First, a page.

Drawing every day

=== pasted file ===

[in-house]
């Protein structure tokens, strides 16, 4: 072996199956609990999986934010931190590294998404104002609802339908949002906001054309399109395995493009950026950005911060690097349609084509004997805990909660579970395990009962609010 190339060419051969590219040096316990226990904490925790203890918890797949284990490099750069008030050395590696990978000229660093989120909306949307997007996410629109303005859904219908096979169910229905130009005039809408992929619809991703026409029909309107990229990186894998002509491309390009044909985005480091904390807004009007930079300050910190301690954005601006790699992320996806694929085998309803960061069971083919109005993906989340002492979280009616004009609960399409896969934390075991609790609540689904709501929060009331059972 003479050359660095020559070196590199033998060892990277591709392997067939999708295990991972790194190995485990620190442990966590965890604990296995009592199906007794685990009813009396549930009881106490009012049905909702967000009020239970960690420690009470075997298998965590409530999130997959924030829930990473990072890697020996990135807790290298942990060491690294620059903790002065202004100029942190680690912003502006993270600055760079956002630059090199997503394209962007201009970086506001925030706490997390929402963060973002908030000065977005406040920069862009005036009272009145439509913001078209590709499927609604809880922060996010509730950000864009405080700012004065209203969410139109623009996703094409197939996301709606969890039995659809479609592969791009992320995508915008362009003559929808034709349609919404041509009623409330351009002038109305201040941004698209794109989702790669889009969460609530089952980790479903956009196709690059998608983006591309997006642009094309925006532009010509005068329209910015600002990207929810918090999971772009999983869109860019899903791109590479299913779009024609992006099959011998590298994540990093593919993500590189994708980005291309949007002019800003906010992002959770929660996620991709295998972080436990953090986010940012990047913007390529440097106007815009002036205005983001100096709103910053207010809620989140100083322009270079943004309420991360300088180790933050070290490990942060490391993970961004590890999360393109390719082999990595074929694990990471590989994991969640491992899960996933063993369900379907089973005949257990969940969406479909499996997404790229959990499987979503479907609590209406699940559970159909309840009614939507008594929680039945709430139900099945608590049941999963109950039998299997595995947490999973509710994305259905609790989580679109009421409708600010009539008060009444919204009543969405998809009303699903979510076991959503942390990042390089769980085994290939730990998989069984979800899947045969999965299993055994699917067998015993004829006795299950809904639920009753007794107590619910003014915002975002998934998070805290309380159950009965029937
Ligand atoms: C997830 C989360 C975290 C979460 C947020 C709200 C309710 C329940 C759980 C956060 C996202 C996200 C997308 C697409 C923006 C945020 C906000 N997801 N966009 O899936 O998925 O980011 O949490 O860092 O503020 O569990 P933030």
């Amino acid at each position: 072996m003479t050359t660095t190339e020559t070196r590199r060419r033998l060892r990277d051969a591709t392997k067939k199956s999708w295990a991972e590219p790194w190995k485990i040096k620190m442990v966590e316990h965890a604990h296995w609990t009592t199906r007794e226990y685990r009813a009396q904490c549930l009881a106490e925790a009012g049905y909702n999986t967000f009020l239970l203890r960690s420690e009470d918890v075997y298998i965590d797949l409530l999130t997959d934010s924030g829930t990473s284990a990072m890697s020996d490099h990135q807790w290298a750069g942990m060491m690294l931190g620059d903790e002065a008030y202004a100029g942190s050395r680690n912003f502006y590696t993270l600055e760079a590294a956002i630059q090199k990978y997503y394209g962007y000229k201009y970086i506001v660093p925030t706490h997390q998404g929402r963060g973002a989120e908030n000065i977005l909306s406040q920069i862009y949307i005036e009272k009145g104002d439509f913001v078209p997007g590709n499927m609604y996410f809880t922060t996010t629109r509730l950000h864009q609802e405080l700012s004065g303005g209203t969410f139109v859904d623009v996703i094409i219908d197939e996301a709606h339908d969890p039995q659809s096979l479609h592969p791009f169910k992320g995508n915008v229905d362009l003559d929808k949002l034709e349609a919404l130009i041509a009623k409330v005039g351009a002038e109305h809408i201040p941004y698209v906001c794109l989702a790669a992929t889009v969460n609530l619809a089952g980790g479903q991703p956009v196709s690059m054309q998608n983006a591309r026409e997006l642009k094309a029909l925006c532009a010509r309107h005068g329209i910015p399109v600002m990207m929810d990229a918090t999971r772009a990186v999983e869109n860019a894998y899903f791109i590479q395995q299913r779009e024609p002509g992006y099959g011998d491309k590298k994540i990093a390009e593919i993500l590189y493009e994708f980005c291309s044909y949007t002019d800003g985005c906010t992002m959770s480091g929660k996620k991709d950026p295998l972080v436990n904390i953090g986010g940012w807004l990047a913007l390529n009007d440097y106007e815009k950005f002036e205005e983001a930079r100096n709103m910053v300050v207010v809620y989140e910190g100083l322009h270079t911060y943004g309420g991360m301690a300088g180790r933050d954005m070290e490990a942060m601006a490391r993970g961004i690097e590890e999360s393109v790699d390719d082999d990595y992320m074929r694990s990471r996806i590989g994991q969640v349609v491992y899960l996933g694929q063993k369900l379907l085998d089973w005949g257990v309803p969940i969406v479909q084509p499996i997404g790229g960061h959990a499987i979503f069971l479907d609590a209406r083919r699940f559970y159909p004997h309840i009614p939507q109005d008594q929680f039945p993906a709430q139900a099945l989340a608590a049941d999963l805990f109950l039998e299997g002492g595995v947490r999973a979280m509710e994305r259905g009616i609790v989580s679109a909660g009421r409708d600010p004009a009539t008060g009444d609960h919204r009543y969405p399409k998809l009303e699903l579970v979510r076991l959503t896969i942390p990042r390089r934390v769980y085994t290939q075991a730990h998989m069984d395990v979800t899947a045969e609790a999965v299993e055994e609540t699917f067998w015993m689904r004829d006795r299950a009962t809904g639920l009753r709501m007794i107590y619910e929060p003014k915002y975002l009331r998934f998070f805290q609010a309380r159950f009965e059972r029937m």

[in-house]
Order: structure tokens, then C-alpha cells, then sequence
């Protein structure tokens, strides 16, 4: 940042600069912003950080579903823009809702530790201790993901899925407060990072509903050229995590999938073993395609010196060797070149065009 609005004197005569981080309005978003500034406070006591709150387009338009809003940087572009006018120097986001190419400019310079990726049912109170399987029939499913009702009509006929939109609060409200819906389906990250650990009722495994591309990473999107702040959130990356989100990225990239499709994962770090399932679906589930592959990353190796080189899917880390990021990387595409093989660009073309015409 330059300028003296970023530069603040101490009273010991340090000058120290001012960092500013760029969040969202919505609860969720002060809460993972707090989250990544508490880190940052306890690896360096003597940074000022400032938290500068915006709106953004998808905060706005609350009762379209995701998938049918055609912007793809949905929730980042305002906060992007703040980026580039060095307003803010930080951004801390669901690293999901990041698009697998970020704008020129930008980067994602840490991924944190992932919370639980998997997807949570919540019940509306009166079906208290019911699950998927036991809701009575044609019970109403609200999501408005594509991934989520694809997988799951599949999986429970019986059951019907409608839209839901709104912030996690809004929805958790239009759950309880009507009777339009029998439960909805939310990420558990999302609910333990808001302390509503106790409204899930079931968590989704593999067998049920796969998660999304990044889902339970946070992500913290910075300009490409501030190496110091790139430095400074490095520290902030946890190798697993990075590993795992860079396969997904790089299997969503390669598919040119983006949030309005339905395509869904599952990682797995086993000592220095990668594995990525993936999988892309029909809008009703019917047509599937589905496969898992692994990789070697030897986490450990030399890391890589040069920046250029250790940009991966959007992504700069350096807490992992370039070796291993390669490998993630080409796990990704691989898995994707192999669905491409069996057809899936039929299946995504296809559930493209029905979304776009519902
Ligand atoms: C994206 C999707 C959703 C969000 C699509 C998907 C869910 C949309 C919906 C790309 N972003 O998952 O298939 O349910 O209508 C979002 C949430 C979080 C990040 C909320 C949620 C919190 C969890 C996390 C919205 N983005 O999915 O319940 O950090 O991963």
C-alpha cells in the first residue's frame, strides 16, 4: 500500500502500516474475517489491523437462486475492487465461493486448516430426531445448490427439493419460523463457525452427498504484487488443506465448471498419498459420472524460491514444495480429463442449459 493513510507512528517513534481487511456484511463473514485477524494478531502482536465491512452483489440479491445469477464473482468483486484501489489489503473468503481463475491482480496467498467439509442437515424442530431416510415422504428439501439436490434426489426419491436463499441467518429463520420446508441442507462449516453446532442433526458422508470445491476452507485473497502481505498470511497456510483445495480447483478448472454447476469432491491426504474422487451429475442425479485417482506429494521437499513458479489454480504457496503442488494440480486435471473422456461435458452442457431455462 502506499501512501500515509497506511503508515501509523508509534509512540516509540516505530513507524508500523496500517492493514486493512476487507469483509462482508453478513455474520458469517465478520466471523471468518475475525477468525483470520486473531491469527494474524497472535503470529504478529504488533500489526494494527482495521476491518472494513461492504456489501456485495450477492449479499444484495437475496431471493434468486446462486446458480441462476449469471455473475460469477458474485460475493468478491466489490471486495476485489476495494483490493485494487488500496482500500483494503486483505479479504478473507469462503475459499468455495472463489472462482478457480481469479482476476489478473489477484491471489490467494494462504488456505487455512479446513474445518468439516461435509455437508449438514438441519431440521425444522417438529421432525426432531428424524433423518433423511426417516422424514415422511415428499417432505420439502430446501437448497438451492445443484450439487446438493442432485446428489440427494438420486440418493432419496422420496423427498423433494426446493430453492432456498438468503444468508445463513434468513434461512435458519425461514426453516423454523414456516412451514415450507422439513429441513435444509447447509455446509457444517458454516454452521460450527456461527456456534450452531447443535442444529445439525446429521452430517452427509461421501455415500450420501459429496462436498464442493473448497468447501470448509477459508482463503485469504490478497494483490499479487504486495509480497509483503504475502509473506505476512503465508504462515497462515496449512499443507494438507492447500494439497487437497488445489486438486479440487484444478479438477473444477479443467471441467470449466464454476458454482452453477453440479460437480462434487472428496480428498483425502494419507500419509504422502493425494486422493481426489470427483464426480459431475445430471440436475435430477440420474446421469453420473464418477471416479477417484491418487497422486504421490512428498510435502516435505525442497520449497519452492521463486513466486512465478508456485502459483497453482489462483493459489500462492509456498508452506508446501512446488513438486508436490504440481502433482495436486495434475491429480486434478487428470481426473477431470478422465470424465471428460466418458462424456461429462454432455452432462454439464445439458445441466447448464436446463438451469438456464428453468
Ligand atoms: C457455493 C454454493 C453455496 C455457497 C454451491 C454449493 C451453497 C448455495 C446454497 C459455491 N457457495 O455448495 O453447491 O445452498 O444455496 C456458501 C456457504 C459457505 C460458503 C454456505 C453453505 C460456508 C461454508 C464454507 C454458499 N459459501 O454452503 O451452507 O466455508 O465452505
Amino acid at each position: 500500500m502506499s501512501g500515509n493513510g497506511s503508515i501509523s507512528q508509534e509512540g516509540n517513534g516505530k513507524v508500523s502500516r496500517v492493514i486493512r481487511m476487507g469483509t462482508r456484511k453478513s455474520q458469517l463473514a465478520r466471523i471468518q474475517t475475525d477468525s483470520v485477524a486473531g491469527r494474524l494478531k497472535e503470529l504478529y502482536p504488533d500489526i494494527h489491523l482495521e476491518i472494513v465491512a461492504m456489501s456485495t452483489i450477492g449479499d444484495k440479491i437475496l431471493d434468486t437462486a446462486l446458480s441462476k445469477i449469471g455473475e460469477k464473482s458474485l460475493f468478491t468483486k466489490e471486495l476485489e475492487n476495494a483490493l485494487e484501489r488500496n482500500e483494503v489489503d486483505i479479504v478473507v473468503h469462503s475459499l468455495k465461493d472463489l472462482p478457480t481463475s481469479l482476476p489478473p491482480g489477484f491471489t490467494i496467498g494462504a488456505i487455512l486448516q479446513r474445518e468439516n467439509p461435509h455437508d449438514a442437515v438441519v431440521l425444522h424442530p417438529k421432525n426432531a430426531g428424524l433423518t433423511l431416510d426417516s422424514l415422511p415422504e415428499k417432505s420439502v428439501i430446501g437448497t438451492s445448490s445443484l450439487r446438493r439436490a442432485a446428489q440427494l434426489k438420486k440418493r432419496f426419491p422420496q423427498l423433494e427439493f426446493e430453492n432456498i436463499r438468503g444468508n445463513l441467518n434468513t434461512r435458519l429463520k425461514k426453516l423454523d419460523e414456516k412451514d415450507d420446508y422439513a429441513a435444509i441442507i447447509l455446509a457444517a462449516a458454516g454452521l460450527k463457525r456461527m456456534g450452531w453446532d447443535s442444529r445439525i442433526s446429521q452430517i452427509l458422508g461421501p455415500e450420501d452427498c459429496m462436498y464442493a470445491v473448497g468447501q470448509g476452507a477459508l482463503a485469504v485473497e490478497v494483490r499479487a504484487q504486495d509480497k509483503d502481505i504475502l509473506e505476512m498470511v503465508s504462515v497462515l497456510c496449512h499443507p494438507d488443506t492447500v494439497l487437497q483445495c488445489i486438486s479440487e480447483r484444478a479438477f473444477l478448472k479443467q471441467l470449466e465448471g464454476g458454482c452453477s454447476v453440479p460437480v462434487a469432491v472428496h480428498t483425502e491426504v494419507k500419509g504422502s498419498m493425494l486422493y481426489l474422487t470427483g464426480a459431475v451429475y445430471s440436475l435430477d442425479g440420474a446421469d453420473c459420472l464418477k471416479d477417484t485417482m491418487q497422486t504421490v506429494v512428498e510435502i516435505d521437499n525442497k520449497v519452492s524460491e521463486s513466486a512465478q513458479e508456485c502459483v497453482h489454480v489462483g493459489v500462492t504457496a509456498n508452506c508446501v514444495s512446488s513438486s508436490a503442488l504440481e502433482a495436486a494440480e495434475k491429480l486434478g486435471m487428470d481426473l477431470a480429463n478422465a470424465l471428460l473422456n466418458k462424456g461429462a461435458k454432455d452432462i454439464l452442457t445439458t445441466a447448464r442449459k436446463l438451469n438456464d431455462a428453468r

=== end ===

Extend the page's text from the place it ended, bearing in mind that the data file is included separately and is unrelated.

From time to time, I’ve heard people say that an artist must draw every day in order to improve. However, I personally do not recommend drawing every day. I do believe that there are some artists out there who benefit from a good dose of self-discipline and would learn a lot from drawing daily, but for many artists, this is a lot of pressure to put on oneself. On top of that, I don’t think that it’s a requirement for improving your skills. You can improve your skills in other ways as well: finding inspiration in your surroundings or in other artists, or giving your brain some time to come up with new ideas and motivation. But to those who are considering drawing daily, also take into consideration the need for your mind and body to get rest and recover from the drawing process! Having said that, I do think that drawing regularly is a good idea, but if you feel that daily drawing is burning you out, it’s definitely ok to draw less frequently.